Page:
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My daughter, Cassandra, has come down from Connecticut and is helping my wife coordinate all the brain surgery problems…

I don’t know what I would do if I were on my own, here, dealing with doctors changing schedules without giving us warning, accidentally taking medications that should have been discontinued before certain tests, getting up at 5:00 every morning to get into three or four appointments which don’t seem to get us anywhere.

The newest big problem is reports we have gotten from friends, employees of the hospital and others, where we have been told that the particular hospital we were going to have the surgery in is not one ANY of them would use. Isn’t that thrilling?

Now we are in a holding position. We haven’t cancelled the now set Monday surgery or anything, but tomorrow we are interviewing another practice at a much better hospital with a much better reputation and this may stop everything and set up a new schedule.

Cassandra

Fortunately for me, my daughter Cassandra Corrigan who is a private school Senior Database Administrator in Connecticut (Loomis, Chaffee School), took off from work, drove down here to West Virginia, and has been coordinating with my wife on getting all the papers ready, information on MRIs and other tests that have been collected in the last couple of weeks to bring to Ge0rgetown, down near DC, for the new practice interviews. We will be making a new decision after that, so surgery will most likely be postponed some more.

I am so impressed with Cassandra… my first-born, a fine wife and mother and a brilliant woman. I taught her to use her first computer and now she outshines and outperforms me in all things technical. Wow! And she and my two other kids (can you still call them kids after they are older, married and out of the house?), my Mother, My sister and so many friends have been so concerned that the phone doesn’t seem to stop ringing with folks wanting to know what’s happening.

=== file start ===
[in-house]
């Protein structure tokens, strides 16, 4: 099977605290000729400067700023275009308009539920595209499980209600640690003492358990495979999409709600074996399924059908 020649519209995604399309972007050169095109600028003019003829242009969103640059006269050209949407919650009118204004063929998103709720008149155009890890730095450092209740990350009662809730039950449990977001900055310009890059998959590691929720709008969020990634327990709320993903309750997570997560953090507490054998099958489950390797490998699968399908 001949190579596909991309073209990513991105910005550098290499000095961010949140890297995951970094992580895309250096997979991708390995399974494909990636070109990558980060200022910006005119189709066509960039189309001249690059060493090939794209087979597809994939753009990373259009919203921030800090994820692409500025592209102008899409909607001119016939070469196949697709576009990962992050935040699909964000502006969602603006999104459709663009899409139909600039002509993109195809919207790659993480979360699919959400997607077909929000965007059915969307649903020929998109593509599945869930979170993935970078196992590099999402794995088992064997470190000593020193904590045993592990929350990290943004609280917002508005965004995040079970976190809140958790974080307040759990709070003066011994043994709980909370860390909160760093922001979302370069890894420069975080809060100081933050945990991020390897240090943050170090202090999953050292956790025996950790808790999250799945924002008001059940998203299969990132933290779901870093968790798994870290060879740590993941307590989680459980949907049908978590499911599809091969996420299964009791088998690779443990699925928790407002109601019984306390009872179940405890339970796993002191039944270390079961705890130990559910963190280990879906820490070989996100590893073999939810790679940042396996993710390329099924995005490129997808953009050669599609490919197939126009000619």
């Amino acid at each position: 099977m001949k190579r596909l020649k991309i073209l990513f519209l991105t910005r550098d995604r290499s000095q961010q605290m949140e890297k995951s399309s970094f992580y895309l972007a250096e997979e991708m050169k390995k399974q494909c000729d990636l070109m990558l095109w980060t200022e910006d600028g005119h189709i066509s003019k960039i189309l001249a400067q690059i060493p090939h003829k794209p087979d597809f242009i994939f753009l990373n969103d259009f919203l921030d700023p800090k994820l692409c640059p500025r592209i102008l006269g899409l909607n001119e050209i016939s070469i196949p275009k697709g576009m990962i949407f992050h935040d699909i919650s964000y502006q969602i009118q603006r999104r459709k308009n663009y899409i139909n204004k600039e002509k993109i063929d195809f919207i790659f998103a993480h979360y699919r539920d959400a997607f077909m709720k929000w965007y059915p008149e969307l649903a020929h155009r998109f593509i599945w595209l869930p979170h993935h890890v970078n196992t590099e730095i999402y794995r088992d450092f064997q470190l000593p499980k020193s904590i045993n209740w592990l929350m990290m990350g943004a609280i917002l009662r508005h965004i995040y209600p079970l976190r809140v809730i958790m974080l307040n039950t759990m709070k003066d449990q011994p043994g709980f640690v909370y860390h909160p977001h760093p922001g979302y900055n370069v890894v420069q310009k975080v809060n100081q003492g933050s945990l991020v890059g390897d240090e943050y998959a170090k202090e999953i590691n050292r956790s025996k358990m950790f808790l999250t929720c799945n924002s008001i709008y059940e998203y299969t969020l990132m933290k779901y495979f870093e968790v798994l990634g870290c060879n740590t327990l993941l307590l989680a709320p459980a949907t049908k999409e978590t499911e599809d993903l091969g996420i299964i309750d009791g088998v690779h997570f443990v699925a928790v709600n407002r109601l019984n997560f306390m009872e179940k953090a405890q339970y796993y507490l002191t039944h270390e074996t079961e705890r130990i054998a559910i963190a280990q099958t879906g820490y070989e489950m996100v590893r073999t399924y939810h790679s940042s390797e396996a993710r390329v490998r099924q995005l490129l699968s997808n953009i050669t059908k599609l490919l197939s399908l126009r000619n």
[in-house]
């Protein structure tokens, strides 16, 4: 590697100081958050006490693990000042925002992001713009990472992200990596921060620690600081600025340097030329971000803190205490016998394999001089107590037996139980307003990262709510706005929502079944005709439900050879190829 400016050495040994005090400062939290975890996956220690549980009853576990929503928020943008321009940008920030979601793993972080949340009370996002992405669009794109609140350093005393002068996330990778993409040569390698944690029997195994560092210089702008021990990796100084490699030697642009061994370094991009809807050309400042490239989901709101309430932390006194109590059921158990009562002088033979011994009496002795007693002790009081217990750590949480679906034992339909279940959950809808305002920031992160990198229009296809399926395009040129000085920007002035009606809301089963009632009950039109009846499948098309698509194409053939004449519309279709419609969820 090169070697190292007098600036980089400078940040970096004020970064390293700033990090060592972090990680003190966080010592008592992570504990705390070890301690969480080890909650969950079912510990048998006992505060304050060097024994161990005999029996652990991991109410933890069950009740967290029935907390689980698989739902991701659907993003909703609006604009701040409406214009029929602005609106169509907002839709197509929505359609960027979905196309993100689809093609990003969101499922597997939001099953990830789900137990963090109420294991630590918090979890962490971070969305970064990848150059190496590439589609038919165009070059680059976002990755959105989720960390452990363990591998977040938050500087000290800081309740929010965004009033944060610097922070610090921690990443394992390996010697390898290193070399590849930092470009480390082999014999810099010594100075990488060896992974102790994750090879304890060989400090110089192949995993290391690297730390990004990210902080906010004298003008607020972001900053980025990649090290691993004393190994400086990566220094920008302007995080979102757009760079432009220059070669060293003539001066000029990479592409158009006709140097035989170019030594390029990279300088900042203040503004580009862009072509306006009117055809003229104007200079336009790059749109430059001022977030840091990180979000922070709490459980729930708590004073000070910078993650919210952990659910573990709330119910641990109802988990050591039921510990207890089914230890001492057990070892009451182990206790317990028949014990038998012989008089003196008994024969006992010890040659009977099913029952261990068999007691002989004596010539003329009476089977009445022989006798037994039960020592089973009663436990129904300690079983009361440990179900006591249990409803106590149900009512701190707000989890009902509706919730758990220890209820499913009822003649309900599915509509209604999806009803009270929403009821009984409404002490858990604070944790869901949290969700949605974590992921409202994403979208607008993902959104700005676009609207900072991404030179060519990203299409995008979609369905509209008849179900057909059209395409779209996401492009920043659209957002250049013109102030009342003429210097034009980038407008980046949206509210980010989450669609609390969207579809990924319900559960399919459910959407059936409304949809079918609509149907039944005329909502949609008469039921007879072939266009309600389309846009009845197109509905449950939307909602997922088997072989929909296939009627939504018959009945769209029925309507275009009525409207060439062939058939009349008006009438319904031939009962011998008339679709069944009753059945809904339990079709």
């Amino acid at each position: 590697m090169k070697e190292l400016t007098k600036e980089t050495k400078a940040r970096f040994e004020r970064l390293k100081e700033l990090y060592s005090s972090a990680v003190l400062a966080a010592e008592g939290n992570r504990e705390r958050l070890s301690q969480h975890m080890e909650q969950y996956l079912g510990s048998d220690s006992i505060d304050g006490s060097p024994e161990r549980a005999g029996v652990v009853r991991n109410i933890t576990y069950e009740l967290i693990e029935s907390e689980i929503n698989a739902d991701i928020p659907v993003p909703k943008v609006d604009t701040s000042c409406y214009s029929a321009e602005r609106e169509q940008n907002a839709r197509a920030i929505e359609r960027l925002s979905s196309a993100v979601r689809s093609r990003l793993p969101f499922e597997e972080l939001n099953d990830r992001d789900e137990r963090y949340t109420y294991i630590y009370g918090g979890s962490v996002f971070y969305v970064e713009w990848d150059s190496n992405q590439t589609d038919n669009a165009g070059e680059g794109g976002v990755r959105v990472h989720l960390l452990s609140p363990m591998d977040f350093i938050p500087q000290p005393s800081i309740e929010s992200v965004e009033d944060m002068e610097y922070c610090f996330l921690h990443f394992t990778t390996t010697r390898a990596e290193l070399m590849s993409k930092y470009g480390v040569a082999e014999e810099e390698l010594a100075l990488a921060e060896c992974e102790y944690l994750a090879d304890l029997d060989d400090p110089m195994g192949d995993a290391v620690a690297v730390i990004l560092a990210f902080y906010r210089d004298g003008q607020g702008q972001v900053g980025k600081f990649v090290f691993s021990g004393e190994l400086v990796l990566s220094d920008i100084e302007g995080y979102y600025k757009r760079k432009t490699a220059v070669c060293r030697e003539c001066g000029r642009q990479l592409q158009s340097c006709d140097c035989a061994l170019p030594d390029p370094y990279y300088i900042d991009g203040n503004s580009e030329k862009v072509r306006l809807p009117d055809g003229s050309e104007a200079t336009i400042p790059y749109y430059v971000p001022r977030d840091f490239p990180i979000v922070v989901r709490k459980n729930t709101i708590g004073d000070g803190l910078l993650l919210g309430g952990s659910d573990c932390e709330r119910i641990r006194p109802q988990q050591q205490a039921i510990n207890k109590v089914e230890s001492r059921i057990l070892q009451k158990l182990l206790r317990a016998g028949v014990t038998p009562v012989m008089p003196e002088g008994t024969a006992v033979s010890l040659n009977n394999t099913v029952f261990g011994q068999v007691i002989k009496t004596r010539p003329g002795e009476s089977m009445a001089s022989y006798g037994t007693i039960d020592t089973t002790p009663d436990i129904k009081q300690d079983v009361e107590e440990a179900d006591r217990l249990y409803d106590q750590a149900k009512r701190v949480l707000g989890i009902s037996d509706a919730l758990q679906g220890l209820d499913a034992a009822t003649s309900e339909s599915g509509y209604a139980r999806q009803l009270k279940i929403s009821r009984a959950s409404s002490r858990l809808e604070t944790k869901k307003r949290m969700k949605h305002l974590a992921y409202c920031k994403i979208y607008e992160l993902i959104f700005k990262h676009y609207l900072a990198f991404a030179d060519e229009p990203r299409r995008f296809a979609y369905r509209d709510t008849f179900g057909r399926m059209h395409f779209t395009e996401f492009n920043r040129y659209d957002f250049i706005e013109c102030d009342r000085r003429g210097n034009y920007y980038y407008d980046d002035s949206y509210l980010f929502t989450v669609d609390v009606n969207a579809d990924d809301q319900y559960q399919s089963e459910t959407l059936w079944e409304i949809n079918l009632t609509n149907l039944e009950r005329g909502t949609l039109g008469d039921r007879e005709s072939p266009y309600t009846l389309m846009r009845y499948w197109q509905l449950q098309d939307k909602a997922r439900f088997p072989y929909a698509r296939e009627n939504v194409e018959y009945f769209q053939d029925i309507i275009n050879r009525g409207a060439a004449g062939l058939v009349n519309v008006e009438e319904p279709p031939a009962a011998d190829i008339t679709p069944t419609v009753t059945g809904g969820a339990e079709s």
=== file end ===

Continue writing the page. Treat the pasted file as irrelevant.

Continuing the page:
Cassandra is just doing a spectacular job of getting me organized with all of this. I don’t know what I’ll do when she goes back up to the snow.

We’ve spent this morning and into the afternoon tracking down test reports from four doctors’ offices and we had a new blood test at a lab… and Elly got to go to work and teach her classes while my daughter brought me from office to office. I’m so glad Elly got to go to work today… she’s been giving up so much of her time for me, and when you are in a one-income household, the thought of impacting that one income is awesome.

Tonight’s Debate is a social/political event in Shepherdstown, WV…

There is a Presidential Debate Watch Party tonight at the Opera House on German Street beginning at 7:30 tonight. The first hour and a half is a “pay what you canfundraiser for Stephen Skinner, Democratic candidate for State Delegate.

You can get there early and meet Skinner and his associates and sit with your friends in the theater to watch the debate on the big screen.

Hope to see you there.

So what is the chance of Obama winning right now?

Bob Cesca published Nate Silver‘s graphic projecting the election winner which appeared in the NY Times. I’d like to reproduce it as well since it seems to show the start of a legitimate bounce for Obama after the last debate.

Here is Nate Silver’s most recent projection:

Monday’s debate (the last one) may give another push to Obama if he pulls of a victory as he did in the second round. And remember, the election is only 18 days away. Focus on both campaigns will become very tight in the next few days.

Remembering the creation and importance of Labor Day…

The contributions made by unions to the betterment of America’s workers is primarily the reason we celebrate Labor Day. The influence of organized labor cannot be ignored.

Most of the benefits workers now enjoy are directly attributable to unions: